Thank you, there’s the click bait quote for our socials, but there, also, is the beating heart of New Talk.  If I wanted to be clichéd about it, this is where I would talk about the parts being greater than the sum of the whole, or some other bullshit cod philosophy.  That would be underselling what New Talk is all about.  Rather than try to explain it with hackneyed phrases, I’m just going to say that, when these four get together, they create magic, and leave it at that.  Trying to explain it further would be like trying to explain religion.  At the end of the day, you either believe something or you don’t and, in my estimation, New Talk create magic worth believing in.

It was at this point that we began to dig deeper into what makes the gestalt that is New Talk work.

“If I think back to this band when we first started,” said Owen, “getting together with zero expectations, it was always a space for us to let out what we were feeling and to talk about things and build our friendships and relationships with each other.  I think having absolutely no expectation going into this creatively in the early days really built this beautiful foundation for expression between us.  We found very intimate, interpersonal relationships between the band as well, so as people we’ve been meshed in each other’s lives since we were teenagers and we’ve all grown together. This has been like a safe space, like a sacred space to us where, even though we have connections outside of the band, this is like this one place where we get to really truly express ourselves and be very honest with each other.”

“It’s very organic, I think,” continued Gallacher.  “It’s kind of funny how it all came about, I’ve known Kiera since we were both kids.”

Turns our Gallacher’s parents had a piano, which was what first brought the 12-year-old Owen out to play, literally, and things evolved from there, with Carrington and McPherson joining the party when the four members of New Talk were in their mid to late teens.  They’ve been playing together as Rag N’ Bone and then New Talk since 2012. 

“We met, all four of us, around 2009,” said Owen, “and then we were just friends for quite a few years and sort of fell into this jam space and just didn’t stop.”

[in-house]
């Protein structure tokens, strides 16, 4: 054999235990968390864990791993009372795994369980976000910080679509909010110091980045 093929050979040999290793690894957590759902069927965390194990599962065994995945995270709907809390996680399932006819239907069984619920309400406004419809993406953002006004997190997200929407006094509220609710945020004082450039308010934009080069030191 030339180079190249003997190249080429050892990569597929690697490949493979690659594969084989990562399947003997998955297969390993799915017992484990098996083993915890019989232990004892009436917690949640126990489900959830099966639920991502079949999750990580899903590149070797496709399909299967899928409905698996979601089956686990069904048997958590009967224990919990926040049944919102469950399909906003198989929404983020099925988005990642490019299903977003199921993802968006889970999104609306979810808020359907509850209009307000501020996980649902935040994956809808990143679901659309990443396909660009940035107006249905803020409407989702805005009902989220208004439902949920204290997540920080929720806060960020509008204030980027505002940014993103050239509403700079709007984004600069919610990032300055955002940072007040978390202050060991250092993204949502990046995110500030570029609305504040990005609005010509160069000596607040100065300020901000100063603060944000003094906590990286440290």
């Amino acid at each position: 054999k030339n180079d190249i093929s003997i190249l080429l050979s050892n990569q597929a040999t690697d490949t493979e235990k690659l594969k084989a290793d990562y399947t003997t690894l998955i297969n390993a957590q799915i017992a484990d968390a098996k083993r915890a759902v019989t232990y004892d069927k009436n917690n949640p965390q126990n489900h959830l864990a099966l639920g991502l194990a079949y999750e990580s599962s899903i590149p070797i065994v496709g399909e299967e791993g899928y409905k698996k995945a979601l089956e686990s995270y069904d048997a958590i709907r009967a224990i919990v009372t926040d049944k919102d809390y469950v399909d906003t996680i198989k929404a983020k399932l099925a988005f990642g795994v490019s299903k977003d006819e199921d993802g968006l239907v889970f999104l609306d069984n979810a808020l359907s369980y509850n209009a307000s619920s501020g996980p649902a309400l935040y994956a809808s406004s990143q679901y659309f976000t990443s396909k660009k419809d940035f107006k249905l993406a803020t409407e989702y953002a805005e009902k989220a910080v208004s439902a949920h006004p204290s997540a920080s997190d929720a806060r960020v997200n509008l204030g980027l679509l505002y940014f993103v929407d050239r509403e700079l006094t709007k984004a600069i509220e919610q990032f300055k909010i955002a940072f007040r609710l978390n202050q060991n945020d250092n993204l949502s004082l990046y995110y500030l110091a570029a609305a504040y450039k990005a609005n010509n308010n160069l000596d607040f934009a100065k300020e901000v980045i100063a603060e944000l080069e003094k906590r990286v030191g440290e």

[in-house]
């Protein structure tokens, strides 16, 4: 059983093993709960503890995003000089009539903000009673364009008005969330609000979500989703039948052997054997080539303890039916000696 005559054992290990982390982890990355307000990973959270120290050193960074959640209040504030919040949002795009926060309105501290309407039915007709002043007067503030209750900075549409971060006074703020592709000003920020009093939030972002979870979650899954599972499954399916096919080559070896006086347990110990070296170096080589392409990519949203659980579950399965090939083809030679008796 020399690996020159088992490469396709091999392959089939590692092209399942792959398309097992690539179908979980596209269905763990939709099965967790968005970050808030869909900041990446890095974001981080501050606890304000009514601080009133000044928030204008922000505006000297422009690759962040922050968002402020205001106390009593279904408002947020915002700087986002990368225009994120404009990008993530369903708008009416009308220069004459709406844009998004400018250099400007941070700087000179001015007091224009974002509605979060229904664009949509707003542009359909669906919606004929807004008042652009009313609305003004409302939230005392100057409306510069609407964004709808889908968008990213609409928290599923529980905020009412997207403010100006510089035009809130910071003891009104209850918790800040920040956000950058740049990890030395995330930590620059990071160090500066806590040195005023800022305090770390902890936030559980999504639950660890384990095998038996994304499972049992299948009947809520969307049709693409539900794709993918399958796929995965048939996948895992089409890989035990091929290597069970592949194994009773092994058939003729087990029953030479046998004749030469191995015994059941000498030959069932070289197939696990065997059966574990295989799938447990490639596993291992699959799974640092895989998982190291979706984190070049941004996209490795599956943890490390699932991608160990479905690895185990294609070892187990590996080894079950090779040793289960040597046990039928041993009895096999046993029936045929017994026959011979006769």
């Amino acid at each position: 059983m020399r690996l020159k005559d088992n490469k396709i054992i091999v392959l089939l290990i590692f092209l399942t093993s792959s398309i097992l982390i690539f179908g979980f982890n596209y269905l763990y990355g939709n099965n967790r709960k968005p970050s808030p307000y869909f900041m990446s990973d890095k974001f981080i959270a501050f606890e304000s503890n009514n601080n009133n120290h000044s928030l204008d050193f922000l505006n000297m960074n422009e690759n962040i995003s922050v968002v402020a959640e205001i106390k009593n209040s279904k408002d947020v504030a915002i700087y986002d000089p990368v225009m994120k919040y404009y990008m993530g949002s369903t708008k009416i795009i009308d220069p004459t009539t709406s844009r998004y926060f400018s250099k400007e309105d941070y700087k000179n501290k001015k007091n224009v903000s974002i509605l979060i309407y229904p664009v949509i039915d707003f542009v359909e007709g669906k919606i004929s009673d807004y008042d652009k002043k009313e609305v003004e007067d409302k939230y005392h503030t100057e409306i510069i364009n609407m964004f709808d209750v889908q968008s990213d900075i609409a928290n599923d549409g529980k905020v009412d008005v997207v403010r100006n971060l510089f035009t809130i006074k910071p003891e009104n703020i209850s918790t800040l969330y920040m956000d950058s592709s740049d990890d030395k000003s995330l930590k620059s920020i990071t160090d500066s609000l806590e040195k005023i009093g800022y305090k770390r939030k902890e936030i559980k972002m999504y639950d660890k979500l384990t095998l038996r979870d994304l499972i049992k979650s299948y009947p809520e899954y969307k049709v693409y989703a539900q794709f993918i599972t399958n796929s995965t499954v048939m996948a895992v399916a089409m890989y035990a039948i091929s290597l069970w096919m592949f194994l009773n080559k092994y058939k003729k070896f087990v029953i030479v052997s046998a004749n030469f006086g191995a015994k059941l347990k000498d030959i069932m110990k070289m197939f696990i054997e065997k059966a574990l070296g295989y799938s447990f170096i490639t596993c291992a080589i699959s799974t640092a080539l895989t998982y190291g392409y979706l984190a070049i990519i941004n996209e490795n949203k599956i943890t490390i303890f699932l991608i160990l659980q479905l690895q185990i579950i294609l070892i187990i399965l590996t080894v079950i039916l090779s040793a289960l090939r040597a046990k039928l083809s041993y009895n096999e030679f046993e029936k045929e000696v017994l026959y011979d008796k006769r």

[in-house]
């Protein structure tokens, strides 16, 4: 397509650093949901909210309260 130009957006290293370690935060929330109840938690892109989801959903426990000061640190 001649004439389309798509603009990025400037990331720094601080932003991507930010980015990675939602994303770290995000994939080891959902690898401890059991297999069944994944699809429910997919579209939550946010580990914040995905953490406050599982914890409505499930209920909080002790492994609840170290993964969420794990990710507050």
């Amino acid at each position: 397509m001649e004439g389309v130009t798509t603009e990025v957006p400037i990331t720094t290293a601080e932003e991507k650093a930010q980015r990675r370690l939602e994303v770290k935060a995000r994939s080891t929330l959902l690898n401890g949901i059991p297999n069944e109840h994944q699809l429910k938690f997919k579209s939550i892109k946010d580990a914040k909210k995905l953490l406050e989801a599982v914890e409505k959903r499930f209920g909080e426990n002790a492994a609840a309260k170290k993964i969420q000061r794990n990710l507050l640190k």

This is a band built on enduring relationships and friendships.  Things may have shifted as the members themselves have grown from adolescence to adulthood, but the core of what first brought them together remains.

Bringing us to the present day, Owen said, “I feel like the album release and us re-feeling it has united us again. Over the last two years we’ve all had a lot of life changes and whatnot but getting in that space again, hearing the album in full again and being able to release it has definitely united us and brought us closer.”

Sometime in 2019 I had a brief conversation with Owen when we came across each other in another of Perth’s live music venues.  At that time, she was nowhere near as bullish about the future of New Talk, implying that their continuation was by no means assured.  It’s so good to see that the band’s four members have navigated their way past this moment and have returned reinvigorated, stronger and more united than ever.  Why?  Because what’s good for New Talk is good for music, plain and simple.

“I’ve always felt like this is a kind of band where losing a member is literally like losing a limb,” said Owen, “and I’ve never been able to perceive this band without each individual that is part of it, because it’s so integral to what we create and also how it’s then translated. From a vocal point of view, it’s like having a space in music and the opportunity to deeply fall into it and completely let go.  It’s probably the only space in my life where I have that opportunity and it’s also a space where I get to really challenge my own emotional input into a song and I get to challenge how full throttle I go with my instrument the music allows for that, I guess.  If you’re not getting that out of a set or a song it feels like it’s not fully done, it’s not fully expressed. Vocally, it’s been an extremely amazing band to be in, to know my own capability and my own worth in that regard.”

Carrington expressed the moment New Talk currently find themselves in by saying, “I think it’s wonderful that we finally get to share the work that we’ve done. It’s our best work, and it’s also reinvigorated us to think that there’s better yet to come.”

I love it when artists are willing to make bold claims about their work.  Most just whitter on about hoping people will like what they’ve done and how they enjoy making and playing music, especially with their mates, so it was refreshing to hear Carrington’s confidence and to see that neither of his bandmates disagreed with him.  It makes my job as a reviewer so much easier, because he’s either right, or I get to write several delicious paragraphs about just how wrong he is, there’s no in between.  Bring it on!